RankBrain-SEO is made difficult not only by the AI-factor but also by the fact that RankBrain targets searcher’s intent and not web pages. The AI-factor is problematic because, as mentioned above, nobody really knows how it works. As a result, optimization advice can only be based on observations and interpretation of what might have affected rankings in relation to specific queries in a particular environment at a specific moment in time. What’s worrying, is that you cannot be certain that what works today will work exactly the same way tomorrow – or for a different set of queries, in a different environment, or when affected by other external or internal factors, such as time, top stories, trends, fake news filters, credibility scores, etc.
The fact that RankBrain works by interpreting searcher’s intent and returning results perceived as best fitting the particular search query, makes it difficult to optimize a site, as it brings knowing your target group and working on offering personalized experiences to a completely new level. You must indeed make a shift in your SEO-strategy from the outdated keyword optimization to customer journey-based optimization. Even though this isn’t, per say, optimization for RankBrain – as such thing does not exist, it’ll certainly help to attract traffic by offering relevant responses to all queries valuable to your business, regardless of which stage in the decision making or purchase process a customer might be at.
Keep in mind that John Mueller from Google has been quoted to say that SEOs should stop optimizing for RankBrain as it isn’t a ranking factor. Gary Illyes has confirmed this by saying that there isn’t any RankBrain score that one can target. He has also explicitly said that it’s not possible to optimize for RankBrain. While you certainly should take this with a grain of salt – as Google has also announced that RankBrain is the third most important ranking factor, the takeout from these two statements is that you cannot rely on traditional SEO-tactics to improve rankings. The principles behind RankBrain, as much as we at all know something about them today, make it push some web pages up the rankings for certain queries, where the searcher’s intent is perceived to fit the combination of freshness, quality, credibility, depth of content, etc., and push them down the rankings in other cases.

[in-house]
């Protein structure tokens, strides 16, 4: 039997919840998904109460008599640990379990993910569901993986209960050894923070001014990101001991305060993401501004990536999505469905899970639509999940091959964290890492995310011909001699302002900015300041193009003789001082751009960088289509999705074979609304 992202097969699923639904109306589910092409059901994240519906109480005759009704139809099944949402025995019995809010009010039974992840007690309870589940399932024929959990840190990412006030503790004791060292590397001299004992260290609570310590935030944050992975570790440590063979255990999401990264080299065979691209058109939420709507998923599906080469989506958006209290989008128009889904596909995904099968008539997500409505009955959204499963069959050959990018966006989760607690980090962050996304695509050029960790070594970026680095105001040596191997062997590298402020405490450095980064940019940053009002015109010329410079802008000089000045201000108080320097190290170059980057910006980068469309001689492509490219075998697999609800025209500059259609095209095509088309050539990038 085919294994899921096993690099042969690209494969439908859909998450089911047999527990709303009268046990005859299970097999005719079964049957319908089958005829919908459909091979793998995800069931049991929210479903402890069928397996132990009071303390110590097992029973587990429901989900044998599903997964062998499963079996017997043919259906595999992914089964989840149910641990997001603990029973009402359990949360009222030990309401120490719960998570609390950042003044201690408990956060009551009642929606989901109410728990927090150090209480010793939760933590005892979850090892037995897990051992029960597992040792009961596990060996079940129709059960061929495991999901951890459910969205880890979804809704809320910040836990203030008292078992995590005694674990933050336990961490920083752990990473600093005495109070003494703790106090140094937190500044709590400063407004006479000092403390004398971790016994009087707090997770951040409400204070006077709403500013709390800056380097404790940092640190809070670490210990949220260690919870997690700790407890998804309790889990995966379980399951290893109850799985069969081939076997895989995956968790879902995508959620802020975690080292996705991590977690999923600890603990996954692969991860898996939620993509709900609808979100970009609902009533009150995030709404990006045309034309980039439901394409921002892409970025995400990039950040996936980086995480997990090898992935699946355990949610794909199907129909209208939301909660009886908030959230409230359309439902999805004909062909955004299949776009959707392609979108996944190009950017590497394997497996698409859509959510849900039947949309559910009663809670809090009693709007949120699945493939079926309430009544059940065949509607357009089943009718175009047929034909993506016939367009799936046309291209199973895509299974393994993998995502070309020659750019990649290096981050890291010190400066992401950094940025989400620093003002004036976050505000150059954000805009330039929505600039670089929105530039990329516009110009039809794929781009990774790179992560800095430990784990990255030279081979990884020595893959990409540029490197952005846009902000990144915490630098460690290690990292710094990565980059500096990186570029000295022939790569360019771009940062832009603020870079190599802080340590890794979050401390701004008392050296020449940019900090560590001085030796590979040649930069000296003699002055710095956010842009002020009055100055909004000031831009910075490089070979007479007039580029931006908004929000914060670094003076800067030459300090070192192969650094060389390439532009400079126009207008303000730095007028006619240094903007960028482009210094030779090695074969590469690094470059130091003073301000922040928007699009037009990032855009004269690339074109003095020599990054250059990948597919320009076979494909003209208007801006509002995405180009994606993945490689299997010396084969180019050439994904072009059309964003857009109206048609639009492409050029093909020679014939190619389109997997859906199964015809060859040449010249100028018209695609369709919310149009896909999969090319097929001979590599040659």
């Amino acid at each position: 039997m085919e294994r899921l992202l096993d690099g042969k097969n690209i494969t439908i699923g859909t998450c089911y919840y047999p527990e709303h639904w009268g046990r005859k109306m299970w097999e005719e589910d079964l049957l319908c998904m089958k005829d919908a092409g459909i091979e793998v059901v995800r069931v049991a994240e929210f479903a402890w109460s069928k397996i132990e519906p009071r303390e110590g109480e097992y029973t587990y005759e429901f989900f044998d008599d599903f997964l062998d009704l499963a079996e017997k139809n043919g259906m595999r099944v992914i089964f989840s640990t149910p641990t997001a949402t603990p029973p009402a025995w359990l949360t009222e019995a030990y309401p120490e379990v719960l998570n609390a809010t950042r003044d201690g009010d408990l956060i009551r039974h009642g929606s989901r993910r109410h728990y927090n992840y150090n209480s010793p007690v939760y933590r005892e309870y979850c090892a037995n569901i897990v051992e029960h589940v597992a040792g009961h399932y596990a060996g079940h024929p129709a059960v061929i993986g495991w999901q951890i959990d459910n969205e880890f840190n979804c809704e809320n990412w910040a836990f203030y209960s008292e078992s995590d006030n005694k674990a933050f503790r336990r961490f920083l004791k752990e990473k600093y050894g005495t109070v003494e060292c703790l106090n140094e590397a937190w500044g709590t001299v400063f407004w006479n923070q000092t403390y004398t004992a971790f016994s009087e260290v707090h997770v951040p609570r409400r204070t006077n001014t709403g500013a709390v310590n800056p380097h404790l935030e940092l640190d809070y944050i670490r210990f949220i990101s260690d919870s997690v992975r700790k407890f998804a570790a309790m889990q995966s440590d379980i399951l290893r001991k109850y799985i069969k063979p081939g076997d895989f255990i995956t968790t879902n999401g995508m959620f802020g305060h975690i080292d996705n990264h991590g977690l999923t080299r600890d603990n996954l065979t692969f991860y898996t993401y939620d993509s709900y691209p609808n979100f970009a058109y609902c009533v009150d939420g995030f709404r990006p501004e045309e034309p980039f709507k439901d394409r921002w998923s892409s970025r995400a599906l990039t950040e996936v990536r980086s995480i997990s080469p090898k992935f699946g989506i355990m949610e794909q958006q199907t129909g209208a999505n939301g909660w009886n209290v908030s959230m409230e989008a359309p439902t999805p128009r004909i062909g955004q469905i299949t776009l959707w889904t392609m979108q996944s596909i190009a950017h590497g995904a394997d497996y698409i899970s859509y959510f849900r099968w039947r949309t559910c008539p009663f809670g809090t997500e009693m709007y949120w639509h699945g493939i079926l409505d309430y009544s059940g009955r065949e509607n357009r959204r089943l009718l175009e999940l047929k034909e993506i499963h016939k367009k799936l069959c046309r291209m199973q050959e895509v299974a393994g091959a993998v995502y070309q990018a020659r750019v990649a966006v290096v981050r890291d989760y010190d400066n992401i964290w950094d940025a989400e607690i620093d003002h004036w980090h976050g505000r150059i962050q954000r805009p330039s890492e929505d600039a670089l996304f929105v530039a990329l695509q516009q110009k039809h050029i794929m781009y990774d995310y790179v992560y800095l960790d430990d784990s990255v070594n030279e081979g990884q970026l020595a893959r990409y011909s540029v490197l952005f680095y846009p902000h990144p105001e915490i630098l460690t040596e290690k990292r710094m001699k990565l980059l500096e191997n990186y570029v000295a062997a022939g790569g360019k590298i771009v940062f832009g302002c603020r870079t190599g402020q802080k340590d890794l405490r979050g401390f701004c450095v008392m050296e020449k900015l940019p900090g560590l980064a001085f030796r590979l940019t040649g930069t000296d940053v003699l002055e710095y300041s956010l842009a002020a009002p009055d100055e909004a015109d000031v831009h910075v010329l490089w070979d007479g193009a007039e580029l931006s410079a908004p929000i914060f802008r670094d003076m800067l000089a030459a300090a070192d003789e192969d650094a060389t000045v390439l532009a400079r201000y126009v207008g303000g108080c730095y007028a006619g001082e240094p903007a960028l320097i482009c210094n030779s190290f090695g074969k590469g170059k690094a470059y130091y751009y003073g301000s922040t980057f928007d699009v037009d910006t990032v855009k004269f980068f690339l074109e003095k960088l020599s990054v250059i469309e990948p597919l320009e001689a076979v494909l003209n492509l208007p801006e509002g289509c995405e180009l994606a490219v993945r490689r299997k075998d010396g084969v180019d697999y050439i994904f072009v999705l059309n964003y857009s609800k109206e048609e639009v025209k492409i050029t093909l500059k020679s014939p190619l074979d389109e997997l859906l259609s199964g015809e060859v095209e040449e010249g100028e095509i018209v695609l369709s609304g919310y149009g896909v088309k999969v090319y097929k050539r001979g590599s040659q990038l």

This means in practice that SEO is undergoing massive change, where focus on industry-specific ranking factors, targeting the specter of consumer intents, and offering topic-centered content, answering a group of related questions instead of a single question, is the way ahead.
In addition, the deep machine learning has the potential to change the rules for ranking altogether, if data about user behavior is added to the equation, i.e. whether a user found the top-ranking page relevant and interacted with it or bounced and showed preference for a lower ranking page instead.